Analysis: A bitter pill to swallow

It will take some strong medicine to restore British Biotech to health. Will its recovery be aided now that it has a doctor at the helm? In Sickness And In Health
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The Independent Online
THIS IS a story about hubris on a grand scale. It is also the story of those left behind to sort out the mess. At its peak, British Biotech, once the great white hope of the UK life sciences industry, had a stock market value of more than Railtrack. Armed with a portfolio of chemical compounds which management hinted might have blockbuster potential in the treatment of cancer and pancreatitis, the company was able to raise hundreds of millions of pounds from investors to fund ambitious expansion plans into a fully fledged international pharmaceuticals company.

The remnants of this grandiose strategy are still there to be seen in the shape of Biotech's spanking new, modernistic, glass fronted headquarters on the outskirts of Oxford. In other respects, however, British Biotech is but a pale shadow of its former self, its share price shot to bits, its founders and driving spirits sacked or gone, and its products of questionable if any value.

What went wrong and what hope now for this one time wonder stock?

British Biotech started in the late Eighties in an old warehouse as a loss-making drug research company. By the mid 1990s, it had outgrown these small beginnings to become the flagship of the burgeoning biotech sector. Its chief executive, Keith McCullagh, in a fit of grandeur he later came to regret, said his company would be the "new Glaxo" - an all- encompassing pharmaceutical giant able to discover, produce and sell its own drugs. Disaster struck shortly afterwards.

Last year, the company sacked its head of research, Andrew Millar, after he broke the secrecy of some clinical trials and voiced his concerns over British Biotech's drugs to shareholders. The public row set off legal action against Dr Millar, an inquiry by the London and New York stock exchanges, and even a probe by the House of Commons.

"Millargate" also caused a collapse in the company's share price, and plunged the sector into a crisis from which it has still to recover.

A boardroom clear out was inevitable. Biotech's "success", it appeared, had been largely fantasy. Its foundations were of sand - little more than the overblown hopes of investors, and more particularly, British Biotech's management. The chairman, John Raisman, retired and the chairman of the building material group RMC, Christopher Hampson, took his place. Dr McCullagh was replaced seven months ago by Elliot Goldstein, from the pharmaceutical group SmithKline Beecham.

The 48-year-old Canadian has the unenviable task of resurrecting a company now on its knees.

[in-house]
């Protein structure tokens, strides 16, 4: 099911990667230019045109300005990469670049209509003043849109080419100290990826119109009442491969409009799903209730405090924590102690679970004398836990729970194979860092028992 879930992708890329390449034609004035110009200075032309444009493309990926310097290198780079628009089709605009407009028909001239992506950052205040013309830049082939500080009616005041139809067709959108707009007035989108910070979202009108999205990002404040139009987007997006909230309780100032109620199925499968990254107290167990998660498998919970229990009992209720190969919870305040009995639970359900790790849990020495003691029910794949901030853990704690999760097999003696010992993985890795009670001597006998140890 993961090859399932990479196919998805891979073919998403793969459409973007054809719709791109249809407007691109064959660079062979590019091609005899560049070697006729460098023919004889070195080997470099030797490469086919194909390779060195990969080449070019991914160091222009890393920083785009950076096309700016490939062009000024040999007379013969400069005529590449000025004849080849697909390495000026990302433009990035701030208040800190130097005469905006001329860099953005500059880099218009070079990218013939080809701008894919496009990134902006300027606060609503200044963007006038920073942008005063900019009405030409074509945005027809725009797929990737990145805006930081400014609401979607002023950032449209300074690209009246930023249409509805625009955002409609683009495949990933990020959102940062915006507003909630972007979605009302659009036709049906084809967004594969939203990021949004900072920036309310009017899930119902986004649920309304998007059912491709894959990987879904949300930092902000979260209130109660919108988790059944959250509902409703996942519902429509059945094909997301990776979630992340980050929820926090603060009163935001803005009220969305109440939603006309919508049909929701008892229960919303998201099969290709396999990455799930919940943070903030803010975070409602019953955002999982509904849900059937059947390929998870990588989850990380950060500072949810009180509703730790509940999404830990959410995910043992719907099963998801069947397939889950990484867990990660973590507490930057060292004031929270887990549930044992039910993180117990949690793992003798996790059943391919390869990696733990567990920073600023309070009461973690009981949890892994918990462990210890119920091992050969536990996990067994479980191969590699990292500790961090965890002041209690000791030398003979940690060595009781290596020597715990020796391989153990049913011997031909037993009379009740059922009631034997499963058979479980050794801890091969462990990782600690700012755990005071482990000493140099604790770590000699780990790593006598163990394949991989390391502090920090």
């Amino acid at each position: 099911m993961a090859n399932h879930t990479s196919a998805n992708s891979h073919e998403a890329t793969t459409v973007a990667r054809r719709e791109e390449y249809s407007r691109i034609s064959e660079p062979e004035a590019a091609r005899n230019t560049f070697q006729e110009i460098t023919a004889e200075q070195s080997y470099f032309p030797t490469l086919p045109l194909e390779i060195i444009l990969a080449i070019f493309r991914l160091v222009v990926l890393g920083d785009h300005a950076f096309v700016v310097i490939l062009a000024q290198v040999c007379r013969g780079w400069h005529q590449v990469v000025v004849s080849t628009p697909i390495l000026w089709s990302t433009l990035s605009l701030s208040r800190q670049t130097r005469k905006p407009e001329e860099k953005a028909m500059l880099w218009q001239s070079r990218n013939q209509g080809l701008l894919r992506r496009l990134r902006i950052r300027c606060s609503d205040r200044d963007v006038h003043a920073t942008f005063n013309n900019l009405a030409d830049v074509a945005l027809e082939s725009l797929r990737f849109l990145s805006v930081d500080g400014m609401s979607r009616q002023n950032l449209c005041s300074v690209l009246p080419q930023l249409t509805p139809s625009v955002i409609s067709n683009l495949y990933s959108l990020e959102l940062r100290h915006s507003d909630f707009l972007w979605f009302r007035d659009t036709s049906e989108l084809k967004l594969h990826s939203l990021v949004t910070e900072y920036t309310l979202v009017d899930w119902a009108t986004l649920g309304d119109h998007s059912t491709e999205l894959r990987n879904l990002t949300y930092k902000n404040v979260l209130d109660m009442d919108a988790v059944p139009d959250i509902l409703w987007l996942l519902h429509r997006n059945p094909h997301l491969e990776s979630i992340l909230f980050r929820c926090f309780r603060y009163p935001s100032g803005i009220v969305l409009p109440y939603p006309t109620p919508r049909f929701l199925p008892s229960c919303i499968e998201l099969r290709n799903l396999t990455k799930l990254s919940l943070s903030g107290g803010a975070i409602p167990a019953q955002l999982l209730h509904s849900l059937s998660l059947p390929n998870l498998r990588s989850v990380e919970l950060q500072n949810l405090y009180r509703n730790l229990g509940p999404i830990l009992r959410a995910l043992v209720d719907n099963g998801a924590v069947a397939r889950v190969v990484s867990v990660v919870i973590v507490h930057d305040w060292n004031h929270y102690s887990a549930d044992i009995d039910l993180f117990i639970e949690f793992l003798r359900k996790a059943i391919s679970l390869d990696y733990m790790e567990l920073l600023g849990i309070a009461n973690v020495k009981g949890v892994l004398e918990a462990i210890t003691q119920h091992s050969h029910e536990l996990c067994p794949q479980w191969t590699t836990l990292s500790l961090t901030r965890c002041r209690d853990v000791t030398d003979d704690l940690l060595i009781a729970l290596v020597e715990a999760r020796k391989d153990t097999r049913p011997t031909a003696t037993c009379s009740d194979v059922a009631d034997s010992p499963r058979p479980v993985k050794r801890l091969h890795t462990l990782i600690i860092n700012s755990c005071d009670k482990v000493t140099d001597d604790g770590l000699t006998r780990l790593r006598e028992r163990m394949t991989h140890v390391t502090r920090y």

Dr Goldstein was forced to scrap one of British Biotech's star drugs, the anti-pancreatitis treatment Zacutex, after a series of inconclusive trials. He also had to oversee a disappointing set of results for Marimastat, the anti-cancer drug which represents British Biotech's remaining hope of becoming profitable in the medium-term.

Dr Goldstein is not daunted by the enormity of the task. "When I joined, I was really impressed by the science, but I felt that the company needed a vision and a road map," he said. "The vision which existed before got lost because of all the events, the external problems and the Millar affair. When I arrived, it had evaporated."

He plans to replace the lost vision with a radical and painful return to basics. His mantra, repeated almost obsessively, is "focus". Gone is the ill-fated dream of the "new Glaxo". Dr Goldstein believes British Biotech must become a "new British Biotech": a small, but sound drug development company.

The first step is to get the clinical house in order. Dr Goldstein believes that the idea of producing drugs from the cradle of research to the grave of market launch is not viable for a company of British Biotech's size.

He will seek agreements with partners to help fund the development of its compounds.The world's top 20 pharmaceutical companies and the eight top biotechnology groups have been contacted with a view to co-funding.

The strategy is a radical departure from Dr McCullagh's grandiose ideas, but it is widely used by other biotechnology groups. Its biggest benefit is that it allows companies to cut the substantial costs of testing their compounds.

Under the present regime, drugs must undergo three sets of rigorous clinical trials before being submitted for regulatory approval. The trials last for years and can be expensive in the extreme. More importantly, only a small percentage of drugs make it to the market, leaving companies with losing compounds large costs and no rewards.

The drawback of Dr Goldstein's strategy is that if the British Biotech drugs do work, then its partner will claim a large chunk of sales revenue. But Dr Goldstein feels the new policy will help British Biotech to be more efficient and better to "focus" its resources. "Among biotechnology companies, there is a strong push, which you have to resist, to move too quickly from Phase II [of clinical trials] to the [final] Phase III. A lot of companies will take risks to get to Phase III." Working with a partner will help British Biotech to cut losses and scrap projects which are proving unpromising.

Dr Goldstein's second task is to restore the morale of the company's 300 employees. "There was a lot of worry. People were justifiably upset and concerned because they were reading a lot of things about their company. The company was portrayed as a kind of villain."